Consequences of Raising Taxes
The new law also calls for the creation of yet another bureaucratic office; The Independent Office of Audits and Investigations. This new agency will be tasked with ensuring the funds are used only for transportation projects. It’s another odd approach, especially with the already scheduled vote on a Constitutional amendment which does the same function. The bigger question many voters may be thinking is why it’s even necessary in the first place. There are currently legal challenges being introduced, to what is being called partisan attempts to derail any opposition to the new law. These challenges as well as the muscle behind the repeal initiative are being led by State Assemblyman Travis Allen.
Assemblyman Allen seems to have a strong case in his attempt to gather support. In 2002, then Governor, Gray Davis championed an increase in vehicle registration fees (increasing them from $46 to $158.) It led to a recall vote which ushered him out of office eleven months later and brought the state a Republican Governor, Arnold Schwarzenegger. Allen is actively campaigning to be the next Governor of the state. He’s certain to face stiff questions related to the roads in his campaign. They are in terrible condition across the state, and some see Governor Brown’s plan as better than no plan at all.
Highlights of SB-1 from a Cost Perspective
Senate Bill 1 (SB-1), also known as the Road Repair and Accountability Act of 2017, was passed on April 6, 2017 and signed into law by Governor Jerry Brown on April 28, 2017.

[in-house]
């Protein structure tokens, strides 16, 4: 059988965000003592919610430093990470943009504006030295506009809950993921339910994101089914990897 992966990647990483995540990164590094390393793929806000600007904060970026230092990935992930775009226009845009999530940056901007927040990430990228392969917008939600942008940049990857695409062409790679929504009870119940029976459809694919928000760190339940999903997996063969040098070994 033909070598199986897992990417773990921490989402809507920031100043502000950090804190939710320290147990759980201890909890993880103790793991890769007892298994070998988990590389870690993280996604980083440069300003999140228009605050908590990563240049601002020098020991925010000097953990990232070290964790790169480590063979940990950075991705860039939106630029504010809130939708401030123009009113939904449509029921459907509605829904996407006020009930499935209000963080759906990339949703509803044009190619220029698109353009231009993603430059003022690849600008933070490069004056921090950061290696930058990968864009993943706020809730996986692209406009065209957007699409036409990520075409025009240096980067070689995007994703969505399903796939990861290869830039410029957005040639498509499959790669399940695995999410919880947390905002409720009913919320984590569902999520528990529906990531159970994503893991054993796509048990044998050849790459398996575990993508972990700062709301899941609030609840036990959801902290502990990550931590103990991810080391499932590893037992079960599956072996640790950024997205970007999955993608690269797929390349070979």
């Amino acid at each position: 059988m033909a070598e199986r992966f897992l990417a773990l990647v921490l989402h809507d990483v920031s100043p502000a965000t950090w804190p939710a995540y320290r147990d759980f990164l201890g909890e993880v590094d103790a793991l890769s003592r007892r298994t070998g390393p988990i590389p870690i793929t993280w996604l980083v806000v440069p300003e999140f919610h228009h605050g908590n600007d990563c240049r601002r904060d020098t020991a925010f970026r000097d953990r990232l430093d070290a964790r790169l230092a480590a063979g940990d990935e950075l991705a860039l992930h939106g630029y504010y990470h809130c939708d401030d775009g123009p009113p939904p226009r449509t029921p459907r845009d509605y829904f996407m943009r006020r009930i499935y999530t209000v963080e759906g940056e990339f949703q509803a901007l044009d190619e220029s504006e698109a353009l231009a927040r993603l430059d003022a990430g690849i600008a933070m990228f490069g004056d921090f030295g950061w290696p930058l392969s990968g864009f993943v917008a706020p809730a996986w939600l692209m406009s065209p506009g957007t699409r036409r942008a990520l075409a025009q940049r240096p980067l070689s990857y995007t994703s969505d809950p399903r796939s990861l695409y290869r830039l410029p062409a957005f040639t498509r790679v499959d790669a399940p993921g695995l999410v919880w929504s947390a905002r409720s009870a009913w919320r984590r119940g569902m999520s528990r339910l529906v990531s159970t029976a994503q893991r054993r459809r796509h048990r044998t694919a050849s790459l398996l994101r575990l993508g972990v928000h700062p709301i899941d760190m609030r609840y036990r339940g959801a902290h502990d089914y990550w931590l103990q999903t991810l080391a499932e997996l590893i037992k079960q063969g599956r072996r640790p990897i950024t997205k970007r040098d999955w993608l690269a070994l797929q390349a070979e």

Effective November 1, 2017, the provisions of the bill mandate:
Increases in the gasoline tax by $0.12 per gallon.
Increases in the diesel fuel tax by $0.20 per gallon.
An additional increase of the sales tax on diesel fuels by 4 percentage points.
Effective January 1, 2018, new annual vehicle fees will be mandated:
$25 per year for vehicles with a market value of $0-$4,999;
$50 per year for vehicles with a market value of $5,000-$24,999;
$100 per year for vehicles with a market value of $25,000-$34,999;
$150 per year for vehicles with a market value of $35,000-$59,999; and
$200 per year for vehicles with a market value of $60,000 or higher.
SB 1 was designed to charge owners of model year 2020 zero-emission vehicles $100 per vehicle starting in 2020.
Complete Text of California SB-1
SB-1 Transportation Funding Bill -- Complete Text
- Bill Text - SB-1 Transportation funding.
Complete text of California SB-1
This content reflects the personal opinions of the author. It is accurate and true to the best of the author’s knowledge and should not be substituted for impartial fact or advice in legal, political, or personal matters.
© 2017 Ralph Schwartz